4. For particularly anxious and/or aggressive cats, the more history you provide us prior to our visit is beneficial. For example, if everyone within a 500 mile radius has sworn off coming to your home to trim your kitties’ toenails because of the ferociousness with which they respond, please let us know! We have ways to calm cats during handling and yes, sometimes that means a reversible sedation if there is no way around it. Please help us to come prepared with tools that will help keep them safe and comfortable and limit risks to our staff.
  5. Allow your cat to be handled in that small space by the technician and the doctor without necessarily having you present. In some instances, cats will risk everything to get away if they feel that Mom and Pop are sympathetic to their plight. So rather than bonding with the individuals in their immediate vicinity, they look for some way to get away—and that is distressing for both the owner AND the cat. By no means would we ever ask you to leave while we are examining your cat but we will ask you not to reach out and touch your cat if they are behaving in a fractious manner as that may lead to injury to you and we do not want the kitty to be angry with you for days on end. Most often a quiet observer several feet away is best option.
  6. We don’t require much from an owner, typically we work from a kitchen table, a desktop or a countertop (we will always sanitize surfaces after our visit) and we use a mat to protect surfaces that might be marred by cat claws and to keep the patient comfortable. A BIG FLUFFY towel is often handy for those cats that are anxious—you will be amazed at what can be accomplished with our gentle handling.

Pitfalls to avoid:

  1. Make sure the cupboard doors cannot be opened from the outside otherwise we will be pulling your kitty out of a mighty fortress—worse than from under the bed—and this creates more anxiety for the cats. A rubber band works great to prevent cats from opening doors—(insert picture here). Just don’t forget to put the rubber band away out of your kitty’s reach when we are finished—otherwise we might be called back to remove a foreign body (the rubber band) from your cat’s stomach or small intestine (ewww!).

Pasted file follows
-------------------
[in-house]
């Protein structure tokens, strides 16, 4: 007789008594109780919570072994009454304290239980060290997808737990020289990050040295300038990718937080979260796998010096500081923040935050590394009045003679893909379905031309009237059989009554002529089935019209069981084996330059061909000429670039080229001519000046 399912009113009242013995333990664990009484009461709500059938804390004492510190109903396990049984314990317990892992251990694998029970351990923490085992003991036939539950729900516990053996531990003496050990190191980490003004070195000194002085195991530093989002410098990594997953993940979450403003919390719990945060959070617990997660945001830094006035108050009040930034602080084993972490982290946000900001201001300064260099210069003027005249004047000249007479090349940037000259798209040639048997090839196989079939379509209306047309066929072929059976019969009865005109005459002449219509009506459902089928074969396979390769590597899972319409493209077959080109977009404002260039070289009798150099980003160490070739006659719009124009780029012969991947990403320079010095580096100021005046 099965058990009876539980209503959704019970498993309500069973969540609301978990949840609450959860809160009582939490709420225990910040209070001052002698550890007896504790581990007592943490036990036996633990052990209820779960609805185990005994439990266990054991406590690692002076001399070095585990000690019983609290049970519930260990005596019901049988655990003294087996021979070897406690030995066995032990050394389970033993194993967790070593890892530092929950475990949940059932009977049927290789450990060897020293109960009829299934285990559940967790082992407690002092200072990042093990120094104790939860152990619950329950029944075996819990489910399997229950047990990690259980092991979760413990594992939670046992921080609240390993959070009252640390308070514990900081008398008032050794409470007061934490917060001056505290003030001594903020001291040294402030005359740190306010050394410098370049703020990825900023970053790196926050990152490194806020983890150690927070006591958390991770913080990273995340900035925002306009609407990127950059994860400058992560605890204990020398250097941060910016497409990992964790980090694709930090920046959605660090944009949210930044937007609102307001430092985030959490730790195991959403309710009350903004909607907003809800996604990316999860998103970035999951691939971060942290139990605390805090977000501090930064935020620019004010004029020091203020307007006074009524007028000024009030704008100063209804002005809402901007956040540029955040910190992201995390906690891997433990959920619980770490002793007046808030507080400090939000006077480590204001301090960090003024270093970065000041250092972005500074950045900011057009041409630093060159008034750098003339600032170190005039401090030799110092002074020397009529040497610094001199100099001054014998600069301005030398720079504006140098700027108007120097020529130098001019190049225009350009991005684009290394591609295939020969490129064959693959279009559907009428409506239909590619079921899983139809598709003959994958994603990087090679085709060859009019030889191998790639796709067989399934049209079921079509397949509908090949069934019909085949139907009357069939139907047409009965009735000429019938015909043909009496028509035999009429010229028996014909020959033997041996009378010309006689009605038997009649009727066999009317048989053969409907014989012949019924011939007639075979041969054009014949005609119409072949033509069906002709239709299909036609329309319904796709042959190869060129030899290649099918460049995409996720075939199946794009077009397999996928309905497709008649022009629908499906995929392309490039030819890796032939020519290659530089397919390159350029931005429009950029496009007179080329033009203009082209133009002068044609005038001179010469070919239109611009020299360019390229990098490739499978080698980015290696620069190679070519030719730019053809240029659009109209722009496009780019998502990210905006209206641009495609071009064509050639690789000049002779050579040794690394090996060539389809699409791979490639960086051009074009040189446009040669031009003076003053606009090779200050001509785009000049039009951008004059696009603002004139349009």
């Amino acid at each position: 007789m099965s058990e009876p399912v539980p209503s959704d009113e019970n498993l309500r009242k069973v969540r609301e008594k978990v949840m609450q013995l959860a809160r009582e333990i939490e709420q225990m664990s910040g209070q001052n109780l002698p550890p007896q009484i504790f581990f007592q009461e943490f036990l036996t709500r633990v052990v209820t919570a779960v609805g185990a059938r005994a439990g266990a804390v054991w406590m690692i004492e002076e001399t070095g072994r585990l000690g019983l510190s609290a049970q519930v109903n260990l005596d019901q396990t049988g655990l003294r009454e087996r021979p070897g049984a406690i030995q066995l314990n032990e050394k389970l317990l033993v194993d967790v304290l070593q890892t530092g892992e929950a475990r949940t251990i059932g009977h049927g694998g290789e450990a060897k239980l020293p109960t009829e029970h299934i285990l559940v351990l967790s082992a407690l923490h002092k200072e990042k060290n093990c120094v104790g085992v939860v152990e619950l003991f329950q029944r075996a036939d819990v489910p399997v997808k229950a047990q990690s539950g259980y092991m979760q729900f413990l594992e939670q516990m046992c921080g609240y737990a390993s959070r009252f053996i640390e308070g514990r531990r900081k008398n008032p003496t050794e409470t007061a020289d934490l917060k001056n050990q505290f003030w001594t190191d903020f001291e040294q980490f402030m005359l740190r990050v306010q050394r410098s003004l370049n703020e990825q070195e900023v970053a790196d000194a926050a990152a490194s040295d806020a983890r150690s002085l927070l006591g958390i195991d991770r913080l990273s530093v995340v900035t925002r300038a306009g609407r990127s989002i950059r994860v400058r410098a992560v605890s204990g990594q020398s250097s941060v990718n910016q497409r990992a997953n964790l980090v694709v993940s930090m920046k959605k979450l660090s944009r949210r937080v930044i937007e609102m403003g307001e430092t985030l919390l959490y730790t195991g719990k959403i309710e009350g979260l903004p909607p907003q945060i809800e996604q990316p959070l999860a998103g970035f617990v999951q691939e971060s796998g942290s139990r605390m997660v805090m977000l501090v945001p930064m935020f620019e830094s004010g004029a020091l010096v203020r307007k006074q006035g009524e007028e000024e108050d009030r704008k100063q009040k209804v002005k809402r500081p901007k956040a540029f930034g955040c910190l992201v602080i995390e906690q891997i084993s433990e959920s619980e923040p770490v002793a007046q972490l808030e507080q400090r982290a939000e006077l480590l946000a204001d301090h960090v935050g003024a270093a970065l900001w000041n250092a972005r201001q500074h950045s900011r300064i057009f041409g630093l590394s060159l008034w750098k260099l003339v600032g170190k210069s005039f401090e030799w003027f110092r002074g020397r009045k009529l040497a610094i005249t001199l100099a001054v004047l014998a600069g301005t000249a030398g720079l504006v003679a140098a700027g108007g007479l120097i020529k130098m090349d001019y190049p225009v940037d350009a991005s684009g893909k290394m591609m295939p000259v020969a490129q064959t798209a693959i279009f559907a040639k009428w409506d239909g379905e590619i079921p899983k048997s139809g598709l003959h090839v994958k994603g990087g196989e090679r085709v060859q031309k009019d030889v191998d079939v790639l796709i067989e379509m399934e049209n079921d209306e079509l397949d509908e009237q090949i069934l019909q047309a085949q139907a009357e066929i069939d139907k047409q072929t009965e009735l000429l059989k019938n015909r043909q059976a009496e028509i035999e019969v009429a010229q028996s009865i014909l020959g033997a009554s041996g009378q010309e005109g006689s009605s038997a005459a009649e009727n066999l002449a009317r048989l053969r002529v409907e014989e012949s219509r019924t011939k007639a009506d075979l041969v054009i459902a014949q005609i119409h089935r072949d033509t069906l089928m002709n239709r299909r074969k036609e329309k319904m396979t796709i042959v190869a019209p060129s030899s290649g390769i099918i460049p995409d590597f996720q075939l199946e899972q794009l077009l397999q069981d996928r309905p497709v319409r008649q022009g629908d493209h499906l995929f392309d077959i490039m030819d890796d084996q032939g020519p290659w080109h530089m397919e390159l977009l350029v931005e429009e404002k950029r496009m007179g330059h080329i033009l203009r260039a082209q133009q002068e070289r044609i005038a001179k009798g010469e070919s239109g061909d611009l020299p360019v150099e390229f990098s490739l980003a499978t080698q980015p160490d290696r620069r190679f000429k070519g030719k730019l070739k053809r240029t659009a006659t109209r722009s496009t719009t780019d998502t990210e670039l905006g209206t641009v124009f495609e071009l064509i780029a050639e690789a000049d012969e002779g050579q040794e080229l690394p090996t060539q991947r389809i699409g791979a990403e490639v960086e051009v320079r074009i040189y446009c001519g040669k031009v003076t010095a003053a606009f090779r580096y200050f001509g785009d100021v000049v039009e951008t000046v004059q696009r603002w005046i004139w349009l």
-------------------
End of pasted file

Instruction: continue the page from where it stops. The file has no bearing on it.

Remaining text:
2. rubberband

  3. If your cats are quick to anger and they are with a buddy—no matter how friendly they ordinarily are to each other, they will turn on each other and possibly hurt each other if they are stressed by the presence of a stranger. We have seen this usually in an instance when one cat begins growling and the other cat takes offence and retaliates (also called redirected aggression).
  4. Please let us know if you or your pets have any food allergy or aversion issue as we do often reward cats (and dogs) with treats for good behavior (OK, yes, it is bribery—but it works!)
  5. Ignoring these suggestions for confinement will almost always result in more anxiety on the part of everyone involved. Unless the cat is remarkably and undeniably social and happy to see us we will often be required to charge the house call and examination fee to you and reschedule the appointment for another day and yes, there is a house call fee the next time we visit too. We absolutely refuse to contribute knowingly and unnecessarily to a cat’s anxiety—it’s tough enough to make up and be friends after a blood draw!